The Depot repository would appear to match a large number of repository benefit and role categories, all of which are self evident. Feedback would be welcomed on these.

Output – SNEEP – Social Networking Plugins for Eprints

Title: SNEEP Eprints repository plugins

Date Released: 29th May 2008

URI for Output: http://sneep.ulcc.ac.uk/eprints/view/subjects/modules.html

Summary of contents: The SNEEP plugins add ‘key’ Web 2.0 features to the EPrints repository software. They were developed in response to recommendations by Franklin and van Harmelen that institutional repositories can be made more accessible for learning and teaching through the use of Web 2.0 technologies.

There are four plugins available to add the facility for comments, bookmarks, tags and notes which are also available as a suite.

Additional information: Requires EPrints 3.x version. A “very manual install” process is required for the beta release. An install script may exist in the future.

Comments: I created SNEEP demo repository account for myself to test the plugins. I successfully added tags, comments and notes to the ‘Aurora Leigh’ test item at http://sneep.ulcc.ac.uk/eprints/3/. The bookmarks feature returned an error. The functionality was straightforward and quick to use.

Benefits: Web 2.0 functionality may increase motivation for deposit. RSS and Atom may help embedding.

Roles: RSS and Atom may increase the availability of info for collation and be used to increase visibility.

Output – SOURCE – Screencast for Proof of Concept Demonstrator

Title: Screencast for Proof-of-Concept Demonstrator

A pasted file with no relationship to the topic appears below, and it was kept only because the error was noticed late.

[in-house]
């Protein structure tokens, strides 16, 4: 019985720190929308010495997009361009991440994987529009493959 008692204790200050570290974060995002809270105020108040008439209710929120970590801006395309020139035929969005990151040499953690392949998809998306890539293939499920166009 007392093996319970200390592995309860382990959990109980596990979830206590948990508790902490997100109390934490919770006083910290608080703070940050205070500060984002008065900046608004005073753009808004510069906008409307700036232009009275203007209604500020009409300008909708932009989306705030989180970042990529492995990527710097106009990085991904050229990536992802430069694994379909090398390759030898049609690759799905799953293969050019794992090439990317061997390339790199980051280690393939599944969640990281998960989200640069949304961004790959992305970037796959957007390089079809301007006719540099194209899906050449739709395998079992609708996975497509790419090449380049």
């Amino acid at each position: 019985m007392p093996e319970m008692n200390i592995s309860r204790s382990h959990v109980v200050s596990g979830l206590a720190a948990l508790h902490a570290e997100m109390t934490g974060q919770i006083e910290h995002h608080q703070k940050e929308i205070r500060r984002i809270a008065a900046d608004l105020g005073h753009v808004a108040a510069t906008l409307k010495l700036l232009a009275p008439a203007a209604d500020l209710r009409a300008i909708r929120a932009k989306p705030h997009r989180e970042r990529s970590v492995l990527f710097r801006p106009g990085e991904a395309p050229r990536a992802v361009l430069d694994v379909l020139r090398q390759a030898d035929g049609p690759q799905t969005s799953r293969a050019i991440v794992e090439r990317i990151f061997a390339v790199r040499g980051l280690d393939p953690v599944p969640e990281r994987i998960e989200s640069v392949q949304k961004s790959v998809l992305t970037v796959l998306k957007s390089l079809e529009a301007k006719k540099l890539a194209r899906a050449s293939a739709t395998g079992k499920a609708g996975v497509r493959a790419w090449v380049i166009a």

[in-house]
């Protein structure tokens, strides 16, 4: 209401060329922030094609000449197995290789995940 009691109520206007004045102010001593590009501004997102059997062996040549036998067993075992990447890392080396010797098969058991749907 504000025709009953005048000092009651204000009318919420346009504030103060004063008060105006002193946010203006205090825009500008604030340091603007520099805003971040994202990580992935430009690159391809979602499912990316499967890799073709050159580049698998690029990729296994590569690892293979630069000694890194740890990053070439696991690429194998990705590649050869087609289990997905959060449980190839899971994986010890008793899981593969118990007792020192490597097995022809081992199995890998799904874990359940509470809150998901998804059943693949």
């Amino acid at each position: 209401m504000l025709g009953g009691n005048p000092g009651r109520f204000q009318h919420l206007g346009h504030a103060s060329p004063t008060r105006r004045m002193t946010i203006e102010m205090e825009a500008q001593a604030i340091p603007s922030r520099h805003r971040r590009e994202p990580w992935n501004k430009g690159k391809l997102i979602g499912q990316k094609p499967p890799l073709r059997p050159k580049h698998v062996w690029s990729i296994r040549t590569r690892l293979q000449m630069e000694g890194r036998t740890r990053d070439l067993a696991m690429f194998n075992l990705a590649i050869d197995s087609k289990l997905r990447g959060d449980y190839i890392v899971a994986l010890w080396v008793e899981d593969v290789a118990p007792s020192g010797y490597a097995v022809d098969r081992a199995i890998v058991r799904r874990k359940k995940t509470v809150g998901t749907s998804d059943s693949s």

Date Released: 6th April 2007

URI for Output: http://www.bbk.ac.uk/lib/life/source/demonstrator/Screecast_ProofOfConceptDemonstrator_SOURCE.html

Summary of contents: Audio and video screencast of the proof of concept SOURCE bulk migration tool. The screencast shows a java swing bulk migration application querying MIT hosted applications of Learning Edge and Intralibrary repositories. The repositories are queried and items found. A learning object is then migrated to a Harvest Road Hive repository using the tool and shown to be deposited.

Additonal information:

Comments:

Output – EThOSnet – Toolkit

Output Name: Output – EThOSnet – Toolkit

Title: EThOSnet – Toolkit
Number of pages or page numbers:
Section:

Date Released: 22 May 2008?

URI for Output: http://ethostoolkit.cranfield.ac.uk/tiki-index.php

Summary of contents:

Interactive toolkit hosted at Cranfield University. The intention of using this toolkit will enable an institution to work in partnership with other Higher Education Institutions (HEI) and the British Library to ensure a high level of national and international visibility for UK postgraduate theses and dissertations.

Additonal information: